This is a translation from a popular post on my main blog (in french) that was written in January 2013.

That was four months after I bought the OM-D E-M5 and the honeymoon was still going. Why did I buy this thing first? At the end of the wedding season, I was tired of carrying 40 pounds of gear on my shoulders. On family day trips, I was usually bringing my Canon 5D Mark II, my 35mm f/1.4 and my 70-200 f/2.8 (or the 85mm f/1.8). That was my "lightweight" bag but my back didn't like it either. I was tired of it and didn't want to bring that stuff on my honeymoon, especially in the hiking part.

I was looking at smaller cameras for some time already. The Fuji X-100 was tempting but at the time, the auto-focus was bad. I never was interested in the Nikon J1 and V1 because of the sensor size. I didn't like the Sony Nex design. When I saw the Olympus, I was thunderstruck. I began to read everything I could find on the net and I finally bought it in September 2012.

Gear

This is a list of the gear I had at the time I wrote this post in 2013:

The lenses are very sharp and well contrasted, especially the primes. The 20mm is my favorite lens for family fun or street/lifestyle photography. The 12-50mm, with its weather-sealing was tested with salt water on my honeymoon and it is still working fine. There is also a macro mode on that lens that offer a 0.72X ratio which isn't bad at all. The 45mm is the perfect portrait lens with a nice creamy bokeh.

The new 5-axis image stabilization in the Olympus OM-D E-M5 (also available in the Pen E-P5 and the OM-D E-M1)

The new 5-axis image stabilization in the Olympus OM-D E-M5 (also available in the Pen E-P5 and the OM-D E-M1)

The 5-axis in-body image stabilization (IBIS) introduced in the OM-D E-M5 is a revolution. It's available with every lenses since it's in the body of the camera. I was able to take pictures with a 1 second exposure handheld. This thing is awesome.

The JPEG from the camera are great with nice skin color. Even the automatic white balance is usually spot on. There is no WiFi on the E-M5 but you can use an EyeFi card and transfer the photos directly on your phone, tablet or computer as you take the shots. It allows me to shoot and publish on the spot wherever I am.

The flash system is very well done. The OM-D comes with a small add-on flash that can also work as a controller to setup off-camera flash. You can use it in TTL mode or manually set the intensity of the off-camera flash straight from the camera screen. It can control up to 3 groups (plus the flash on the camera) on 4 channels. The only drawback is that it uses infrared instead of radio signal to talk to the external flash so you need direct line of sight.

In Real Life

I have small hands so the camera feels right in them even if the grip is small. There is a battery grip available that should help those with bigger hands. The buttons are small though and can be tough to reach. Almost all buttons can be customized to different functions. The tiltable screen is handy when you try to take photos near the ground or overhead. The EVF is good but I had to set the refresh rate to a faster speed to prevent lag.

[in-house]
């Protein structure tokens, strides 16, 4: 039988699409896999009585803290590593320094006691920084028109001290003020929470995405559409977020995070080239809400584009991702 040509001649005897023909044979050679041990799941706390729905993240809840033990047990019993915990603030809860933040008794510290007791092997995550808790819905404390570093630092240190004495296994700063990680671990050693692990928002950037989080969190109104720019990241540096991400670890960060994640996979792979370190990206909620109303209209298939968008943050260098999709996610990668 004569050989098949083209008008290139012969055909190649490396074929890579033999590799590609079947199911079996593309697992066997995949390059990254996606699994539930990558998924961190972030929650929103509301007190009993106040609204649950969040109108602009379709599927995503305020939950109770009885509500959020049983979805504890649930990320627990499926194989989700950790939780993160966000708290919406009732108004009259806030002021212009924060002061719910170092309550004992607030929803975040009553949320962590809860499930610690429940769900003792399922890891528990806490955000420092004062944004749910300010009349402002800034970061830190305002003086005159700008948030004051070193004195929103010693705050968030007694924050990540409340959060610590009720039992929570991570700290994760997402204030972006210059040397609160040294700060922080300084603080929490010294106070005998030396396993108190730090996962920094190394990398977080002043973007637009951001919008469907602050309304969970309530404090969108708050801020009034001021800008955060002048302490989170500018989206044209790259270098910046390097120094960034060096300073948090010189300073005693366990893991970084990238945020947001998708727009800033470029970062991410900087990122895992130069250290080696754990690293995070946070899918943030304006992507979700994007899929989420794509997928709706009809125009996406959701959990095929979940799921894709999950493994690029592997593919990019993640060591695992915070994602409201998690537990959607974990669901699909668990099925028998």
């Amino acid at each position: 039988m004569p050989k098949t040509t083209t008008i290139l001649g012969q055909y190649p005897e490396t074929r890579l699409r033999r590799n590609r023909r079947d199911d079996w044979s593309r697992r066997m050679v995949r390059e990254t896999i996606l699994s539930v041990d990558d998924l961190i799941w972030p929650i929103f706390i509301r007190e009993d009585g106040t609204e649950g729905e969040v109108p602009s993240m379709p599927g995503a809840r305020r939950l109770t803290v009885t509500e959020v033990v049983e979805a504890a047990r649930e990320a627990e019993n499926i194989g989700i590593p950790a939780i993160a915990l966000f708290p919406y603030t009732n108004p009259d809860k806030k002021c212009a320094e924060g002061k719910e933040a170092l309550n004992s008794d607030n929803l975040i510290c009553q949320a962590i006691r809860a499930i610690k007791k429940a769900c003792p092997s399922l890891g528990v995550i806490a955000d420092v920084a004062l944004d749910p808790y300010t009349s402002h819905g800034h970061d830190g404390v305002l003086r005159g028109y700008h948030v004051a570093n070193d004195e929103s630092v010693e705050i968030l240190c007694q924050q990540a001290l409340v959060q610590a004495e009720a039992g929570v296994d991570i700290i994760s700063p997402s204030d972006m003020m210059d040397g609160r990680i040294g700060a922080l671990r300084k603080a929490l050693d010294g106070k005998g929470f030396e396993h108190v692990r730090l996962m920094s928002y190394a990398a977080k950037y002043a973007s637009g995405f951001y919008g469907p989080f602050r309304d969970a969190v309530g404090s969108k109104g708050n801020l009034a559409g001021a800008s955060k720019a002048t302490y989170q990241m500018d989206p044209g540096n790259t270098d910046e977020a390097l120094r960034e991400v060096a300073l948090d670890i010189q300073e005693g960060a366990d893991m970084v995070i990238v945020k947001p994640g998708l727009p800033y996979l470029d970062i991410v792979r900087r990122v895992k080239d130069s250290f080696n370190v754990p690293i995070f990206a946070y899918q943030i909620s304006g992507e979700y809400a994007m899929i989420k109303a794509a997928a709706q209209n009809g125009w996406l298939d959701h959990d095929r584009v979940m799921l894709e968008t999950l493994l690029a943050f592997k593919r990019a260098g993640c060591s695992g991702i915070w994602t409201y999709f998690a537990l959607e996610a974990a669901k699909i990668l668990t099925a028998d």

Traveling

There is no perfect camera but the OM-D E-M5 was what was the closest I could get to it at the time: lightweight, silent, good image quality, low light performance. fast and accurate auto-focus, ... I love it. I used it for two trips in 2012: my honeymoon and a trip to Jay Peak Pump House Inside Waterpark.

I already talked about my first trip here and for Jay Peak, I liked it a lot too. I would not have brought the 5D Mark II in a waterpark. That would have drawn way too much attention and could even have landed me in some trouble with security. With the OM-D? Nobody even looked at me while I was taking pictures and vidoes of my kids having fun in the water. The weather sealing was very nice to have in that damp environment. I used mostly the 20mm and 45mm and even if I worked a lot against the light, the auto-focus was always spot-on and fast. I used an EyeFi card to transfer the pictures to my Nexus 7 tablet when the kids were asleep so I was able to edit the files and post some of them.

With the family

Once again, the small size is the key. I like to take pictures in restaurants or when we go to playgrounds with the kids (or pretty much everywhere we go with the kids). The IBIS helps a lot when the light is not great. You can't always be seated near a big window. Since I love food photography, I have a habit to capture what I order at the restaurant. The OM-D is a lot more stealthy than the 5D Mark II for that. The tiltable screen helps a lot too. The low light performance is good: thiis picture was taken with my youngest son in an IMax theater.

3200 ISO, 1/10s at f/2 in an IMax Theater

3200 ISO, 1/10s at f/2 in an IMax Theater

Most of the time, I shoot in aperture priority with auto-ISO. You can set the maximum ISO you want to use. With the kids, I often switch to shutter priority or manual mode since they move fast and I don't want blurry pictures. Since what you see on the screen or in the EVF is what you get, it's very easy, even for someone just starting, to use the manual mode or to play with the exposure compensation. The fact that you can display the histogram is so useful to setup the perfect exposure. When the available light is not constant (partly cloudy for example), I suggest using a semi-automatic mode like aperture or shutter priority. It helps keeping your attention on the subject so you don't miss that perfect cartwheel of your oldest kid.